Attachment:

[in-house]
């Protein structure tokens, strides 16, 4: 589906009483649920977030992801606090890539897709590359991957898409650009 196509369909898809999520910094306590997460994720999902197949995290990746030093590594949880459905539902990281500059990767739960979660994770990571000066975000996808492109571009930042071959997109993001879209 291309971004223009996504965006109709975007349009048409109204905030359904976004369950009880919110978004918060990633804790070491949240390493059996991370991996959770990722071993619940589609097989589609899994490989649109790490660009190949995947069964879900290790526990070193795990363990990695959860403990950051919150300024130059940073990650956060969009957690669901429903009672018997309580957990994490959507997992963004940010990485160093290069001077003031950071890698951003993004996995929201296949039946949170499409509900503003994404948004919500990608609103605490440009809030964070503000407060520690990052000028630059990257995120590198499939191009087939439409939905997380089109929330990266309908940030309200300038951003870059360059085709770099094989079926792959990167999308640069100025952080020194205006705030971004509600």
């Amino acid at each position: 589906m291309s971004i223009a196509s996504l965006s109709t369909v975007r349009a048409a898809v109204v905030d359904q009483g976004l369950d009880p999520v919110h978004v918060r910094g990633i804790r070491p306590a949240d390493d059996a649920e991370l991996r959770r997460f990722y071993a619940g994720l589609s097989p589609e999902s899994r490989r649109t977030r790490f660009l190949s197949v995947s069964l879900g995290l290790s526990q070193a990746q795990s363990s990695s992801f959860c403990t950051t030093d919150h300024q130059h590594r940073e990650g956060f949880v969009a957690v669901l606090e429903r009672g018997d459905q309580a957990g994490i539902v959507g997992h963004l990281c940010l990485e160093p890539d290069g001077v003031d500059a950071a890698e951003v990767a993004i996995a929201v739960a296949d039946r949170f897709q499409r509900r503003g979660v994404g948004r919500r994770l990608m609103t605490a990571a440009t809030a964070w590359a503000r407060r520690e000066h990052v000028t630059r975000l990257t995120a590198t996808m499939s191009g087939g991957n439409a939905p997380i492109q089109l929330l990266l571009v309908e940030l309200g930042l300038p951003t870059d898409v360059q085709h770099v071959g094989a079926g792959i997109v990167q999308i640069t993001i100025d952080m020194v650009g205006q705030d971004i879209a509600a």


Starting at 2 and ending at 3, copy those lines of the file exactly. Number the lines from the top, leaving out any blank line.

């Protein structure tokens, strides 16, 4: 589906009483649920977030992801606090890539897709590359991957898409650009 196509369909898809999520910094306590997460994720999902197949995290990746030093590594949880459905539902990281500059990767739960979660994770990571000066975000996808492109571009930042071959997109993001879209 291309971004223009996504965006109709975007349009048409109204905030359904976004369950009880919110978004918060990633804790070491949240390493059996991370991996959770990722071993619940589609097989589609899994490989649109790490660009190949995947069964879900290790526990070193795990363990990695959860403990950051919150300024130059940073990650956060969009957690669901429903009672018997309580957990994490959507997992963004940010990485160093290069001077003031950071890698951003993004996995929201296949039946949170499409509900503003994404948004919500990608609103605490440009809030964070503000407060520690990052000028630059990257995120590198499939191009087939439409939905997380089109929330990266309908940030309200300038951003870059360059085709770099094989079926792959990167999308640069100025952080020194205006705030971004509600």
């Amino acid at each position: 589906m291309s971004i223009a196509s996504l965006s109709t369909v975007r349009a048409a898809v109204v905030d359904q009483g976004l369950d009880p999520v919110h978004v918060r910094g990633i804790r070491p306590a949240d390493d059996a649920e991370l991996r959770r997460f990722y071993a619940g994720l589609s097989p589609e999902s899994r490989r649109t977030r790490f660009l190949s197949v995947s069964l879900g995290l290790s526990q070193a990746q795990s363990s990695s992801f959860c403990t950051t030093d919150h300024q130059h590594r940073e990650g956060f949880v969009a957690v669901l606090e429903r009672g018997d459905q309580a957990g994490i539902v959507g997992h963004l990281c940010l990485e160093p890539d290069g001077v003031d500059a950071a890698e951003v990767a993004i996995a929201v739960a296949d039946r949170f897709q499409r509900r503003g979660v994404g948004r919500r994770l990608m609103t605490a990571a440009t809030a964070w590359a503000r407060r520690e000066h990052v000028t630059r975000l990257t995120a590198t996808m499939s191009g087939g991957n439409a939905p997380i492109q089109l929330l990266l571009v309908e940030l309200g930042l300038p951003t870059d898409v360059q085709h770099v071959g094989a079926g792959i997109v990167q999308i640069t993001i100025d952080m020194v650009g205006q705030d971004i879209a509600a």